Having thanked you for naming yourself, now I'll take you to task. It is sad to see that your argument is very typical of most Liberals who visit this blog... when Conservatives point out a problem with government gone wrong, we are told (or it is implied) that we have no right to complain because some Republican in DC is actually to blame for the problem.

That's no argument. That's just silly. Most Conservatives in the capital C sense of the word are thinkers -- we understand the difference between Republican and Conservative, the difference between fascism and freedom, the difference between groupthink and intellect.

As a matter of fact, Republicans were fast becoming the antithesis of Conservative until the Democrats won the right to dictate "fiscal responsibilty" from Capitol Hill. "Conservative" with a capital "C" is Goldwater Conservatism which is very close to Libertarianism.

I have every right to complain about the government -- regardless of the political party in residence in the White House -- spending MY tax dollars on anything not devoted to performing the CONSTITUTIONAL job of the Federal Legislative branch. I have a huge problem with legislators running amok into the private sector and interfering with what used to be more or less a free market.

The Liberal idea of what the Nanny State ought to do with taxpayer money has proven to be nothing more than failure all throughout history. It's not a theory. It's been proven in practice over and over again. Period.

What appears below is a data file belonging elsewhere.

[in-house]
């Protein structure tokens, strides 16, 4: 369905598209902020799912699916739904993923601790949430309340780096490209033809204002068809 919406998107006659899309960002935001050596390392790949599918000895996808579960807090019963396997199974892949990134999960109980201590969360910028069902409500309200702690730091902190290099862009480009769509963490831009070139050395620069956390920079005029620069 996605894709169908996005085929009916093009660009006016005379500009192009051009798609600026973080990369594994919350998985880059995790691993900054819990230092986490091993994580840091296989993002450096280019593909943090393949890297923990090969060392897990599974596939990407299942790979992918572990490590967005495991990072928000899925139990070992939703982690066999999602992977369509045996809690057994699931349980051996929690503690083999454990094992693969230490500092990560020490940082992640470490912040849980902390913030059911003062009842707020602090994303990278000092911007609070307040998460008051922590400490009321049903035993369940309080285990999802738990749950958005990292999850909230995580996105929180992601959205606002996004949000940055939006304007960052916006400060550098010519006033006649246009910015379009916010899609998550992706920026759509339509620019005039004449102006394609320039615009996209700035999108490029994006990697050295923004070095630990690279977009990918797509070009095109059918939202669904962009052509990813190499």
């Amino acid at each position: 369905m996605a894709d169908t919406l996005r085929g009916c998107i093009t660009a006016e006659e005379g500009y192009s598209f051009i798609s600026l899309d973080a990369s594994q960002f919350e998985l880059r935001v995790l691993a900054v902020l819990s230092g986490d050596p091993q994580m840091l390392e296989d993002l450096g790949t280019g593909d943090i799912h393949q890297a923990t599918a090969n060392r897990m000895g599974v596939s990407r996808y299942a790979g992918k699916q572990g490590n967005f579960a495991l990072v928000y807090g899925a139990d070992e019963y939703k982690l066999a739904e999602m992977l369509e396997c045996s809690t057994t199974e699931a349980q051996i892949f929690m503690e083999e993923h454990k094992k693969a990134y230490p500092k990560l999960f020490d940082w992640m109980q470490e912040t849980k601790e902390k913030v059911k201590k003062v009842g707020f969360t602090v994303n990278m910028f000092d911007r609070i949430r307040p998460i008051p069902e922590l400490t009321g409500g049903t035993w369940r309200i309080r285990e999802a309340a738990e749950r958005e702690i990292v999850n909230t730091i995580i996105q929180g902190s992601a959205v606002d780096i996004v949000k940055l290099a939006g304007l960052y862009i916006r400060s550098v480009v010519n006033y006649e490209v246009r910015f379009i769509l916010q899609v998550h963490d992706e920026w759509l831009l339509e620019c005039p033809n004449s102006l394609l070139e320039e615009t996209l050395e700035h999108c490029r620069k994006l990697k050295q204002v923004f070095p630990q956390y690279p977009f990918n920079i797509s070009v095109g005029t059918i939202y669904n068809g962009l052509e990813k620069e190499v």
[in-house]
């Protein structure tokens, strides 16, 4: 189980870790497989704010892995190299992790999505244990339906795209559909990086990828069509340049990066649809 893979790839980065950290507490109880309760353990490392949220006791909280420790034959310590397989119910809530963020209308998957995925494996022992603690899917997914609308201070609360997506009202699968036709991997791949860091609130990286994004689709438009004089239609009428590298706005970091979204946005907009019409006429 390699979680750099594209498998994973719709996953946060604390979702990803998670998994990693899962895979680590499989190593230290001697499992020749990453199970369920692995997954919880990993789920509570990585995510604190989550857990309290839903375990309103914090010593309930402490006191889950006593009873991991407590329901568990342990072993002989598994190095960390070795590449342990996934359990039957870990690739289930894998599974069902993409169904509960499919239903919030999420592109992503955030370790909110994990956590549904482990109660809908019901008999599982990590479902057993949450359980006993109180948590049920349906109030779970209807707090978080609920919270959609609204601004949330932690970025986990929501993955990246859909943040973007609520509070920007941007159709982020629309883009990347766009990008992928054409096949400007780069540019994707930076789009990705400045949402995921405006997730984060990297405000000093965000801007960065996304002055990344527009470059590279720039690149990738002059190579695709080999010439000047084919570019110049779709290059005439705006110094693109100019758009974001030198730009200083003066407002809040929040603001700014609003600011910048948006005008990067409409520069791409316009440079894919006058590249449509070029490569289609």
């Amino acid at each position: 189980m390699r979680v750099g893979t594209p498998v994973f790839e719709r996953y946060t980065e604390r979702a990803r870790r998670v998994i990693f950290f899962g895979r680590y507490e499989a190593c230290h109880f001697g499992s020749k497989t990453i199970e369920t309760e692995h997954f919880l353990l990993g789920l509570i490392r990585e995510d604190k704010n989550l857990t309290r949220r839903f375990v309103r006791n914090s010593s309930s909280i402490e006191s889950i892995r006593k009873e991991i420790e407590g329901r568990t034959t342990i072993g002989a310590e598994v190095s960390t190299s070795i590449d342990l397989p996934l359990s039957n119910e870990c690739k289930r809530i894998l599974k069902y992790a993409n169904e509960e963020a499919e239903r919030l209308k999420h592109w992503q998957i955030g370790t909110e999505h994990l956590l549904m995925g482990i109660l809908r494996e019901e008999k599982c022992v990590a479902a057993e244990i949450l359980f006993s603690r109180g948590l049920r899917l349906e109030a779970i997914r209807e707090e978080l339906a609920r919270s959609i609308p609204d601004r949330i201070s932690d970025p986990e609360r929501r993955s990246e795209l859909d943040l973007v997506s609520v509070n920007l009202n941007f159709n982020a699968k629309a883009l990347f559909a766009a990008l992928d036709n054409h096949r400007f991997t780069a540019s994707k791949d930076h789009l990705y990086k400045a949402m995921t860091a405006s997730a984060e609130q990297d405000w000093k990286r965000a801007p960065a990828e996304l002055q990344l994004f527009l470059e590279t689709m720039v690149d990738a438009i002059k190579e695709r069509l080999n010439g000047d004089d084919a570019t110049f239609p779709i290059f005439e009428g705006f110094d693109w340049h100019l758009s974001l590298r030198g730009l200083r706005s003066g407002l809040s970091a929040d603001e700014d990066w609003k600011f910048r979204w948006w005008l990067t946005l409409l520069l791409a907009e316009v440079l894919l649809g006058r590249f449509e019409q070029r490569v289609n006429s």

Liberal economics is no friend of freedom and it's no friend of mine. I'll complain as often and as loudly as I like. I'll vote Libertarian and work a lot harder in the future to get the faux conservatives out of office.

These next four years promise to end badly for everyone concerned. Call me a pessimist but this is shaping up to be a depression no matter who is to blame.

Dawn McCurry Shuler said...

David, thanks for adding to the conversation and attempting a dialog. I get called away from this blog a lot more than I used to and it's nice to have the viewpoint of it represented so very well!

What scares me the most is that the Economics 101 of yesteryear is simply not the right textbook for a global and fast-paced economy like ours now. Americans aren't stupid and they've learned far more from their parents and grandparents than economists are giving them credit for.

The Dave Ramsey "Financial Freedom" classes are full and he is wildly successful. Why? Because people have finally learned to do the math -- delay gratification and save the money first = no interest payments to the fat cats in the nice skyscrapers downtown anymore = more money in our own pockets again.